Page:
By: Divya Venkataraman
April is National Counseling Awareness Month, according to the Greater Baltimore Counseling Center. It is a time to not only honor the professionals in the counseling field but to also understand the importance of counseling and the vast benefits it can bring.
Counseling has made a huge difference in my life — thanks to my guidance counselor at Monta Vista High School (MVHS), Clay Stiver. Whether it be helping me with anything academic-related, with future career aspirations or even with social-emotional aspects, it is safe to say that a counselor’s presence while I navigate the strenuous years of high school has positively impacted my life. I truly appreciate being fortunate enough to have someone so vested in not only my academic success but my general well-being as well.
That being said, this month is a perfect opportunity to delve deeper into the often-overlooked profession of counseling and just how remarkable it can be.
Merriam Webster defines counseling as: “professional guidance of the individual by utilizing
psychological methods especially in collecting case history data, using various techniques of the personal interview, and testing interests and aptitudes.”
MVHS Guidance Counselor Clay Stiver expands on this definition of counseling using his own experiences as a counselor.
“I look at counseling as a supportive collaboration towards a goal of some kind — [whether it be] academic counseling, college counseling or social-emotional counseling,” Stiver said. “The goal can be dealing with a crisis of some sort of working on long term goals — academically or social-emotionally.”
Stiver also shares his joys of counseling — and how they shape his profession.
“I really like helping people,” Stiver said. “And high school is such a big transitional time; I wanted to be a support for students — a conduit to success or social-emotional growth. It is rewarding.”
Along with being a counselor come responsibilities pertaining to the job; these responsibilities can vary depending on the specific type of counselor — since there are many. In general, Betterteam states that counselors are responsible for hearing what their patients may have to say, creating treatment plans for individual patients and developing strategies for coping.
Stiver describes his specific profession as a guidance counselor for MVHS — someone who handles three main domains when counseling students: the academic and college domain, the career domain and the social-emotional domain. He also outlines the responsibilities of his specialized counseling profession.
“[On] a surface level, my responsibilities cover the three domains of my profession,” Stiver said. “When it comes to academics, it is to make sure my students are on track to graduate [MVHS] and deliver [the MVHS] yearly guidance curriculum. But it is also to give support to parents, students or teachers — to be here for crisis situations and help find resources.”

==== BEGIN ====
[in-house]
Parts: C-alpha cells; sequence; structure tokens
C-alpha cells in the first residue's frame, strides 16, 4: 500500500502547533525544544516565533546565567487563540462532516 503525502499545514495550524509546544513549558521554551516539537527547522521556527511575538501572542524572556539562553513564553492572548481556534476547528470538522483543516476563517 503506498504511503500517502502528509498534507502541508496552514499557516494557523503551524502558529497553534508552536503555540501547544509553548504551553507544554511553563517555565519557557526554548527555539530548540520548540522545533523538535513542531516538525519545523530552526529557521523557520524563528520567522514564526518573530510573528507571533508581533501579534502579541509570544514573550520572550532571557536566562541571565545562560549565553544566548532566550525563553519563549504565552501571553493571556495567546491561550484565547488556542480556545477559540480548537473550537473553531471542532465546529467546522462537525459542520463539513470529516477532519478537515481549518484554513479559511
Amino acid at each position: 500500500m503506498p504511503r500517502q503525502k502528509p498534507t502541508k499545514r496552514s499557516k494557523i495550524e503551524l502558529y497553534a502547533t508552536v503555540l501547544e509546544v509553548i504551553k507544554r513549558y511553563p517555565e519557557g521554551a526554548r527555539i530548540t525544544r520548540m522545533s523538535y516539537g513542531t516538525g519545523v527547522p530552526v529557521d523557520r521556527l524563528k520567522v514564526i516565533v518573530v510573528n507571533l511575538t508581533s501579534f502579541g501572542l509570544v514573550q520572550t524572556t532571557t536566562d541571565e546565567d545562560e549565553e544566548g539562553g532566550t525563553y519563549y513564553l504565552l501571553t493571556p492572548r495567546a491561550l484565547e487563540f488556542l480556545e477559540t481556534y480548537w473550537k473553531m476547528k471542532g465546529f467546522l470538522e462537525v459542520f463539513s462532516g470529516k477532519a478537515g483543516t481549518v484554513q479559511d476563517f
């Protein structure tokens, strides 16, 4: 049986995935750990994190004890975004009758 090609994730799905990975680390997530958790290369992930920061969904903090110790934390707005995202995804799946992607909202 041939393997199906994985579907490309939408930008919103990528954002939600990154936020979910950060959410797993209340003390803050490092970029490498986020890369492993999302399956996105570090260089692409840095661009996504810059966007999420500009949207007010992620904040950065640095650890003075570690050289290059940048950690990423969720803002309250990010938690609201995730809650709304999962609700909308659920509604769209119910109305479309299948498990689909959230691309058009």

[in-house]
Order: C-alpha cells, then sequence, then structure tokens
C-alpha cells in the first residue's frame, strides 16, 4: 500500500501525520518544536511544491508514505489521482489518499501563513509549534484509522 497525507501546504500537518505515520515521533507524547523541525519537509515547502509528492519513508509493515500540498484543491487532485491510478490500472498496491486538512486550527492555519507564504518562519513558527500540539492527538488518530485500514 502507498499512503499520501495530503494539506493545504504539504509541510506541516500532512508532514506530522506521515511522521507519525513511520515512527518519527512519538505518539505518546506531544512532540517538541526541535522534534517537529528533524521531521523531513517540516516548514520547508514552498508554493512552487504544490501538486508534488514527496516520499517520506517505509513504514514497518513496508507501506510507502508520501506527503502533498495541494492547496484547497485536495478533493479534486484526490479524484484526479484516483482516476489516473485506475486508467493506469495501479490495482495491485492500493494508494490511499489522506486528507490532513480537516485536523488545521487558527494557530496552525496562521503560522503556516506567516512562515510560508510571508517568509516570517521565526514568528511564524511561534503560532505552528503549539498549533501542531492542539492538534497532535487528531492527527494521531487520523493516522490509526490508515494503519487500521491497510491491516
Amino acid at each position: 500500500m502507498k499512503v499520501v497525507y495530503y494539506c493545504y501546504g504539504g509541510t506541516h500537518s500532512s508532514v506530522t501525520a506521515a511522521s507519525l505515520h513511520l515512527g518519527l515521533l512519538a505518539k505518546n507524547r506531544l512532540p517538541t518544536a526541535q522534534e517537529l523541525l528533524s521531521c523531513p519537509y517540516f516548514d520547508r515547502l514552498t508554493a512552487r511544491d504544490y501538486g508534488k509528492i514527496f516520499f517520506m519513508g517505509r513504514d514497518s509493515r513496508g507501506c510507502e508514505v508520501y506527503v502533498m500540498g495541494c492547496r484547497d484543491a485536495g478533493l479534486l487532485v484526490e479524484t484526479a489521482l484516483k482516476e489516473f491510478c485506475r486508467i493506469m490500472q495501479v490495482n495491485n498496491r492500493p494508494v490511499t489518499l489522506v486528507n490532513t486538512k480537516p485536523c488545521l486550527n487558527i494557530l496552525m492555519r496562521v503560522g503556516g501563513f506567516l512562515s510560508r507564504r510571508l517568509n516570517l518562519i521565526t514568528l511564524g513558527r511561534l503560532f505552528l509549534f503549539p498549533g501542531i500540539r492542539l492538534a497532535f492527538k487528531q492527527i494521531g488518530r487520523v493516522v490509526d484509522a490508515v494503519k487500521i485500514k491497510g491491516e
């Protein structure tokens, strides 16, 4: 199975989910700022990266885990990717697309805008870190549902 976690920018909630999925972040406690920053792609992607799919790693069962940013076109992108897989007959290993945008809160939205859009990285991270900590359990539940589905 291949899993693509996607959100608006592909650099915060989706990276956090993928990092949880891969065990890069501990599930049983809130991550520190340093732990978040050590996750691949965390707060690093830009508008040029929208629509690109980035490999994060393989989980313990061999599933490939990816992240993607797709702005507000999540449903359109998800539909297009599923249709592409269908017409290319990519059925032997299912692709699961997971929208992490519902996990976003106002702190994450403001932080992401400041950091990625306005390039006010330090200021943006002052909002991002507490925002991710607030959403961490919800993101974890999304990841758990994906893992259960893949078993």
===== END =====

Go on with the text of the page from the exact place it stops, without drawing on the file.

The Benefits of Counseling
There is often a stigma surrounding counseling — that it exposes your weaknesses and is something that you should not engage in. Yet this is not true.
As Brené Brown — a research professor at the University of Houston — says in her novel Daring Greatly: How the Courage to Be Vulnerable Transforms the Way We Live, Love, Parent, and Lead, “Vulnerability sounds like truth and feels like courage. Truth and courage aren’t always comfortable but they are never a weakness.”
Brown articulates the importance of sharing vulnerability rather than being scared of the act. Counseling is a way to do so — to help out instead of exposing weakness. Stiver shares the same sentiment; regardless of what one may be going through, counseling has the potential to offer some help.
“[Counseling] can provide new perspectives — a neutral third party,” Stiver said. “It entails having an advocate for, in my case, students who do not feel as though they have a voice. [Counseling] provides a listening ear as support.”
Clearly, counseling can have innumerable merits — and one can always reach out to get help. In fact, Stiver shares a few ways to do so.
“If I was a student, I would do one of three things — or all three,” Stiver said. “The first is to see one of the guidance counselors [at school] — a brief chat can help a lot, whether it be with resources or social-emotional support. [Another option] would be to go to my doctor and talk to them about what services they may know of or provide themselves. [The third option] is going to my parents — if appropriate given the situation — for help.”
Unfortunately, guidance counselors — although extremely valuable — are not equally accessible to some students across the United States of America, particularly low-income students. In fact, more than one-fifth of public high schools across the nation do not have access to even one guidance counselor, as reported by the Education Department’s Office for Civil Rights in 2016. Though many protests have occurred to persuade districts to offer more resources — such as guidance counselors — for schools, progress is still quite slow.
“We can do better,” Stiver said. “We, as a school, say that we prioritize mental health — it is time to show it.”
Given that this month is National Counseling Awareness Month, it is important, more now than ever, to share the benefits of counseling; every student in the nation should have access to someone who can help them with their school careers as Stiver helped me with mine. Every student in the nation deserves someone to help them live up to their absolute fullest potential — someone who can give them the academic, career and social-emotion support they need.